The external auditory canal has an acid mantle. The skin of the normal ear canal is on the acid side. The pH values of the ear can generally fall within the acid range at or around a pH of 6.0. This "acid mantle" defends against bacterial and fungal invasion. Prolonged water contact tends to compromise this pH and weaken this defense.
Thus, if a person has a tendency towards water pooling in the external auditory canal, or his ear is subject, in any way, to prolonged exposure of water, the change of the normally acid pH to an abnormal alkaline pH enhances the probabilities of pathogenic bacterial invasion and attendant skin irritation, ear infection or the like.
It has now been surprisingly found that when a combination of a pharmaceutically safe, non-skin irritating acid, such as boric acid, is combined with a pharmaceutically safe non-skin irritating ester of para-hydroxybenzoic acid, the result will be a composition which not only prevents water pooling because of the surface active agent, but also maintains the normally acid pH condition of the ear, making the possibility for the bacteria-growing-conducive alkaline environment, even more remote.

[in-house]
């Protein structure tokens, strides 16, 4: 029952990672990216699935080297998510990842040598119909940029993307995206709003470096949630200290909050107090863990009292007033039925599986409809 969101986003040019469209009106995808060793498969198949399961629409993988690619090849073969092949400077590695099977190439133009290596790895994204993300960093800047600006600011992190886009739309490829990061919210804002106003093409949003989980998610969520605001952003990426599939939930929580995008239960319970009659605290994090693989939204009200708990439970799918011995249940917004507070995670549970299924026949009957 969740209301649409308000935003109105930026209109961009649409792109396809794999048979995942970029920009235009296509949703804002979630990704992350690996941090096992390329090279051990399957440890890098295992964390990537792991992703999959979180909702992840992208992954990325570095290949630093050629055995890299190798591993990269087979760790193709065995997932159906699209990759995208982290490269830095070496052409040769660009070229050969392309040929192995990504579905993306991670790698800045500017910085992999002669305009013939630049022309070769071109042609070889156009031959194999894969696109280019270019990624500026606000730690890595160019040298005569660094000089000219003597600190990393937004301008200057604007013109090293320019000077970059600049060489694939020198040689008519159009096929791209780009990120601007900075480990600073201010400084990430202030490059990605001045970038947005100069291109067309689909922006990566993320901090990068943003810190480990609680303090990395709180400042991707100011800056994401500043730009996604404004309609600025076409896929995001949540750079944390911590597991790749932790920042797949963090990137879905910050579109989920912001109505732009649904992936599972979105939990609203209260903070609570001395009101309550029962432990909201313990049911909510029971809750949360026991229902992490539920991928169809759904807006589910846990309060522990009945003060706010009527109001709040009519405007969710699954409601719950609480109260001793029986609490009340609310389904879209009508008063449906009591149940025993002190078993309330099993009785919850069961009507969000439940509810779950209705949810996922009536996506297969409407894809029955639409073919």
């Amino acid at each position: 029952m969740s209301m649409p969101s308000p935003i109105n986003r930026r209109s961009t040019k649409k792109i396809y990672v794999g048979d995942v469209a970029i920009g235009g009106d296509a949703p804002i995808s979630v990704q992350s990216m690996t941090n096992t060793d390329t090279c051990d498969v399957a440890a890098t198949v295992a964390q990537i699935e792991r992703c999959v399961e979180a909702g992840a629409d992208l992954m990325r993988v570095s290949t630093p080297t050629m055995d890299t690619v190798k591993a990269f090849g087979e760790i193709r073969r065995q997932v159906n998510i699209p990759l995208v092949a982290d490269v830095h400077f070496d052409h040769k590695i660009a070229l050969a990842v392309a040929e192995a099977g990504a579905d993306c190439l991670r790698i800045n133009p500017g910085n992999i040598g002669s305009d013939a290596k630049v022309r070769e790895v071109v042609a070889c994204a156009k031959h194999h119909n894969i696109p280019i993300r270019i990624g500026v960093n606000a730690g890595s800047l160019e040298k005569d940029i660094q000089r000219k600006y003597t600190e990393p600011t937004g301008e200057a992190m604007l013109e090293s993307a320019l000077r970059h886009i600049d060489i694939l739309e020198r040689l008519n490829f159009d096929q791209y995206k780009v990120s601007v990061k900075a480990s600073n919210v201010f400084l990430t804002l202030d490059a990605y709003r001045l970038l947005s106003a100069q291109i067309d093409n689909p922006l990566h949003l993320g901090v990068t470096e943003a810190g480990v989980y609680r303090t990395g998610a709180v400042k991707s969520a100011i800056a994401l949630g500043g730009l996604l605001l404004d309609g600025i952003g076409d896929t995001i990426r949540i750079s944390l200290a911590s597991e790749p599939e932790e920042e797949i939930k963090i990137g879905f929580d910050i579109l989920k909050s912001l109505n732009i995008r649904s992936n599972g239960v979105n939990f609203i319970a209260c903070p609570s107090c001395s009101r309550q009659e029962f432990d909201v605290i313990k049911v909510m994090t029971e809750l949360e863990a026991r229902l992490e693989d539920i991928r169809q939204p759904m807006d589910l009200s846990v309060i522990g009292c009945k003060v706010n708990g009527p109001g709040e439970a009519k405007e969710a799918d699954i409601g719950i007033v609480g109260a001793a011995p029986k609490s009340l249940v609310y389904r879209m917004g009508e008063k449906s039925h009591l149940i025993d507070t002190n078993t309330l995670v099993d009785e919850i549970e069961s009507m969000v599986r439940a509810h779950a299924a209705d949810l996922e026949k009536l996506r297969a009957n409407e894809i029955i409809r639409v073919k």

The preferred acid to use in the composition is boric acid (USP grade) which may be added at levels of from 0.1% by weight up to about 1.5% by weight, but preferably is added at a level of from 0.1% by weight up to 1.0% by weight of surface active agent. The most preferred level in formulations which have been made is 0.2% by weight of boric acid. When added at the levels specified herein, boric acid is miscible with the surface active agent and reduces the pH from the normal neutral pH of 7 downwardly to a safe but acid pH. For example, 0.1% by weight of boric acid will reduce the pH to 6.8 at 75° F., 1% boric acid will reduce the pH to 6.0, and 1.5% will reduce the pH to 5.6.